The top U.N. official for human rights is welcoming a move by Fiji’s government to cancel its emergency rule but continues to express concern about the political situation there.
In a statement Monday, Navi Pillay encouraged Fiji’s government to take concrete steps to ensure the rule of law and build on what she called “positive momentum”.
Last week, Fiji’s military strongman Voreqe Bainimarama said that he will lift a two-year state of emergency and begin drafting a new constitution leading to new elections in 2014. He gave no details on what will replace martial law.
Pillay said she hoped that Fiji’s new constitution will be in line with international human rights standards and will not in any way replicate the emergency rule.
She also expressed concerns about recent developments in which she said critics of Fiji’s government have faced criminal charges, arbitrary detention, and intimidation. She said that silencing criticism with such heavy-handed measures is a breach of international human rights standards.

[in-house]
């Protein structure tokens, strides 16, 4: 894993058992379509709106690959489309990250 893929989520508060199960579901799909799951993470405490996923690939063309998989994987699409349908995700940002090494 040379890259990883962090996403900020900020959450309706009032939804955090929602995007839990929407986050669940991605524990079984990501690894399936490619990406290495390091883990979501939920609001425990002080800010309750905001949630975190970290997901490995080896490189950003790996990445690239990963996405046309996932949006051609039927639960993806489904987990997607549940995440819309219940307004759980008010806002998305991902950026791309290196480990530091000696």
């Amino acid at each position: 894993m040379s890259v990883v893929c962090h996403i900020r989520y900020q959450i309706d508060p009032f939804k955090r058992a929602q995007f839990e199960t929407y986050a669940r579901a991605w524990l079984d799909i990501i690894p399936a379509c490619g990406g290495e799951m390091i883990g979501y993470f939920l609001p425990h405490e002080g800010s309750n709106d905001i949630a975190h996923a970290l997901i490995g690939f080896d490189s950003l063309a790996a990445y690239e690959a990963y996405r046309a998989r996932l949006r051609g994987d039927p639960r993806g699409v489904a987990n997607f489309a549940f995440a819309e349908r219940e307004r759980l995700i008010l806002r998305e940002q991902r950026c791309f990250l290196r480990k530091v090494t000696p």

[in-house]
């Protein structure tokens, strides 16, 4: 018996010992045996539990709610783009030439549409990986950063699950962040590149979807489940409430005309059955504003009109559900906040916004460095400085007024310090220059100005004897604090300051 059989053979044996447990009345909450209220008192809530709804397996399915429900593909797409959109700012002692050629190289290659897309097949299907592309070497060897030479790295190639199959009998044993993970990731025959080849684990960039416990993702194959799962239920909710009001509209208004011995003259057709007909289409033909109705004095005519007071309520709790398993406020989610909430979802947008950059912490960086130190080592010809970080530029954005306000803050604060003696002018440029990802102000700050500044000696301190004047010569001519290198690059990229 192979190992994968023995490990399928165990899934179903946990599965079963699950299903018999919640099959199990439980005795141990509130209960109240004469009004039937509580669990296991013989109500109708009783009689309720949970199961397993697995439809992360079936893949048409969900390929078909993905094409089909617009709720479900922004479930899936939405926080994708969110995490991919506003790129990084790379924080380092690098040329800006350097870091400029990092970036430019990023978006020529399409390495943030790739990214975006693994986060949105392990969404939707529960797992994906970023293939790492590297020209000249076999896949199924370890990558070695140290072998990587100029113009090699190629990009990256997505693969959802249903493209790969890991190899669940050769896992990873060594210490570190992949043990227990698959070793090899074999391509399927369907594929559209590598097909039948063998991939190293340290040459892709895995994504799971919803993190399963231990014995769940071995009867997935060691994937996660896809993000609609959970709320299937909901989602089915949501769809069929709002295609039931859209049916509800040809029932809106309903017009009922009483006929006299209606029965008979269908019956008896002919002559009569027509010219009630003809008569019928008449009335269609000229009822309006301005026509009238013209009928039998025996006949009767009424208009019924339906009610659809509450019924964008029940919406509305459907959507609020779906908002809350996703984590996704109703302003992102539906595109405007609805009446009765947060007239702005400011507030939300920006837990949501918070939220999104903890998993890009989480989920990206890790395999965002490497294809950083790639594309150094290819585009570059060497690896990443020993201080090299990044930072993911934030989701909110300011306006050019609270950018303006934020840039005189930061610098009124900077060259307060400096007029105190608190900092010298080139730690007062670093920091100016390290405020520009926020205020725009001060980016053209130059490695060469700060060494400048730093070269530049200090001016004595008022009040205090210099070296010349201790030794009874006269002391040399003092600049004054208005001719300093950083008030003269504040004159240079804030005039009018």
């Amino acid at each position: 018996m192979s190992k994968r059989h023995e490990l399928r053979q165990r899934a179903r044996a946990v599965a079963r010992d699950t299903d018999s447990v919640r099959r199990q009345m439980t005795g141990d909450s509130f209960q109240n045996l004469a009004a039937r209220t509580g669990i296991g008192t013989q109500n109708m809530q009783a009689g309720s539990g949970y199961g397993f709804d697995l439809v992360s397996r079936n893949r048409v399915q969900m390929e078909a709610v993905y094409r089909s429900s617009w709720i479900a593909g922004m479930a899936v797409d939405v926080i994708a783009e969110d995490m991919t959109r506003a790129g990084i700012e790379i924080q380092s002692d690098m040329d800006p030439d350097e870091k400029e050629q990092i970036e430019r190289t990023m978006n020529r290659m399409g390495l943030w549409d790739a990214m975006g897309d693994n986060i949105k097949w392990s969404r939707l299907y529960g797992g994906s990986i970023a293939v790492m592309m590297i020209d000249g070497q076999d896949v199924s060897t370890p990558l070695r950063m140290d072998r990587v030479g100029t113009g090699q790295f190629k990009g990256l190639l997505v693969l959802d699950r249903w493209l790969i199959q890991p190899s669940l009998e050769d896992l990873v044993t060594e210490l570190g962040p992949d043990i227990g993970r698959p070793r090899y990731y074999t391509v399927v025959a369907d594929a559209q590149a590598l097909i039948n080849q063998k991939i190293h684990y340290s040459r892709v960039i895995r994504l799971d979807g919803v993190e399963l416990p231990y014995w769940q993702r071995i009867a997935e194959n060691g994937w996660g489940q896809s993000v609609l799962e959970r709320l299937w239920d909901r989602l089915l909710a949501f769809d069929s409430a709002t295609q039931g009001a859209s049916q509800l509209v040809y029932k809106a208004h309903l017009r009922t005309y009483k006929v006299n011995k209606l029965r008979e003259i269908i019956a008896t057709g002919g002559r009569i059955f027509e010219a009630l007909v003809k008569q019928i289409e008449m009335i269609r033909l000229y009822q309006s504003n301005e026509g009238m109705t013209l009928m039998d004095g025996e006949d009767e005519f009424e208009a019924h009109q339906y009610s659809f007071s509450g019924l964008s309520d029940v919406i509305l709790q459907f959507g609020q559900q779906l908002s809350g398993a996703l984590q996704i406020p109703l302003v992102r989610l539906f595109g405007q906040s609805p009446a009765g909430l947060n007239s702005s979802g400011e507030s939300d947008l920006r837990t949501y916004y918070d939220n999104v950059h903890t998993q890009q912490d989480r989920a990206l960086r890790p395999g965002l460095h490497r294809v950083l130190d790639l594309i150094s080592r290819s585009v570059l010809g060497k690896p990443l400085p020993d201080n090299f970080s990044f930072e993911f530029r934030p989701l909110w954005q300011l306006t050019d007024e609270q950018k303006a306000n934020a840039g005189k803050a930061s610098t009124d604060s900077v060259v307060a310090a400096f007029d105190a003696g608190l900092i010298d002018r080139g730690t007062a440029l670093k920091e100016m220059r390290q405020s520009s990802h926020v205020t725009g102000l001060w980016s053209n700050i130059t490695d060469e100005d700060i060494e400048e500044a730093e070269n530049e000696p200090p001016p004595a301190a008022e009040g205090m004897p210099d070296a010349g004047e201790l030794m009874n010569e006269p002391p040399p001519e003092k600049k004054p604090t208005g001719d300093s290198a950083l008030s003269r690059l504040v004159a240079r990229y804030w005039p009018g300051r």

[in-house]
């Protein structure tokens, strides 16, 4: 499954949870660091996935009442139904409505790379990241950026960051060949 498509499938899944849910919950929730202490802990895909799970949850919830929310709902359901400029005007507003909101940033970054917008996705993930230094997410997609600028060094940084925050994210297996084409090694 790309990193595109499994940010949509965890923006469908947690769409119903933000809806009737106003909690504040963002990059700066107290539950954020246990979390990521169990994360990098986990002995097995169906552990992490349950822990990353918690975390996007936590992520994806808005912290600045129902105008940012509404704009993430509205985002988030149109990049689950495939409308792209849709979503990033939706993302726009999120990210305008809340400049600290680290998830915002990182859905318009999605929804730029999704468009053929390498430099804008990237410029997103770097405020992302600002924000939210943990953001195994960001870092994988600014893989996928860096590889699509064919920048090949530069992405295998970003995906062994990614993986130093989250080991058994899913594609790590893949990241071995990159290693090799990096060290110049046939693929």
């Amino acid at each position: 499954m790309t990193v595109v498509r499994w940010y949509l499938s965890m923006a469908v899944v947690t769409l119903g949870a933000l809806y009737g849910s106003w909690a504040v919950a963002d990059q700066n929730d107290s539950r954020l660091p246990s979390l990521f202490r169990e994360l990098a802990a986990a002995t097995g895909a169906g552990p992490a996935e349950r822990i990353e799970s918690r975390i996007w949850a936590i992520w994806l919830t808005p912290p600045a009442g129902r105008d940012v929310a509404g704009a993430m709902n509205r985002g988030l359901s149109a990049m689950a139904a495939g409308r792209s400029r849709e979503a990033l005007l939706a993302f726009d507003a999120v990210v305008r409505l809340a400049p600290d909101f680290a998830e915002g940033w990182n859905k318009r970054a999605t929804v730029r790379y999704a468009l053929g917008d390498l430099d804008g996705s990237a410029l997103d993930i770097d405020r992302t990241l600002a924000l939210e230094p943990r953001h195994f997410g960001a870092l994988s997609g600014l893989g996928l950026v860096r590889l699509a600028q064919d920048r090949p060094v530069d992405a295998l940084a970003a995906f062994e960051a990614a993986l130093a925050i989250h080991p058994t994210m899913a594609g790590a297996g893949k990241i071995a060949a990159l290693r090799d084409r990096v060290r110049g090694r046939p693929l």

Mr. Bainimarama seized power in a bloodless coup in December 2006. At that time, he said Fiji’s ruling political classes were corrupt, and the existing voting system was racially based to give indigenous Fijians
greater voting power than ethnic Indians. Ethnic Indians make up about 35 percent of Fiji’s 900,000 people.
Draconian regulations, including tight censorship on the news media and a ban on public meetings, were imposed after a Fiji court ruled that Commodore Bainimarama’s military coup was illegal.
Relations between Fiji and many countries have deteriorated since Mr. Bainimarama seized power, and he has remained under heavy pressure to return Fiji to democracy.
Australia, New Zealand, the European Union and the United States have imposed sanctions and financial penalties on the government.
Fiji also remains suspended from the 53-member, British-led group of former British colonies known as the Commonwealth.